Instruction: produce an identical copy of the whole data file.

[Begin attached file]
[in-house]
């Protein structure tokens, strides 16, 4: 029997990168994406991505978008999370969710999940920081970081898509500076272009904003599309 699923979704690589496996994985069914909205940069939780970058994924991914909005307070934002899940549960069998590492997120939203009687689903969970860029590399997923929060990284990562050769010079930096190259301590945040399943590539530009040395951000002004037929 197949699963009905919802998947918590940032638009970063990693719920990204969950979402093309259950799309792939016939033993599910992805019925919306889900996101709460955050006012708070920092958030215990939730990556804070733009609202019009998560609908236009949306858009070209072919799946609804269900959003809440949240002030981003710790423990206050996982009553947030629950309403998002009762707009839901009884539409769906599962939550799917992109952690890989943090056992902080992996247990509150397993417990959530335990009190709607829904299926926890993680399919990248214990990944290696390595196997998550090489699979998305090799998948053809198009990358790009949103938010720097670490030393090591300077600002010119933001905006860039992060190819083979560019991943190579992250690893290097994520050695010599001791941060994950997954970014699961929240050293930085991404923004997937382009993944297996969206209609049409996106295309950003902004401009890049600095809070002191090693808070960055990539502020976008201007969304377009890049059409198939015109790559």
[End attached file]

[in-house]
């Protein structure tokens, strides 16, 4: 029997990168994406991505978008999370969710999940920081970081898509500076272009904003599309 699923979704690589496996994985069914909205940069939780970058994924991914909005307070934002899940549960069998590492997120939203009687689903969970860029590399997923929060990284990562050769010079930096190259301590945040399943590539530009040395951000002004037929 197949699963009905919802998947918590940032638009970063990693719920990204969950979402093309259950799309792939016939033993599910992805019925919306889900996101709460955050006012708070920092958030215990939730990556804070733009609202019009998560609908236009949306858009070209072919799946609804269900959003809440949240002030981003710790423990206050996982009553947030629950309403998002009762707009839901009884539409769906599962939550799917992109952690890989943090056992902080992996247990509150397993417990959530335990009190709607829904299926926890993680399919990248214990990944290696390595196997998550090489699979998305090799998948053809198009990358790009949103938010720097670490030393090591300077600002010119933001905006860039992060190819083979560019991943190579992250690893290097994520050695010599001791941060994950997954970014699961929240050293930085991404923004997937382009993944297996969206209609049409996106295309950003902004401009890049600095809070002191090693808070960055990539502020976008201007969304377009890049059409198939015109790559």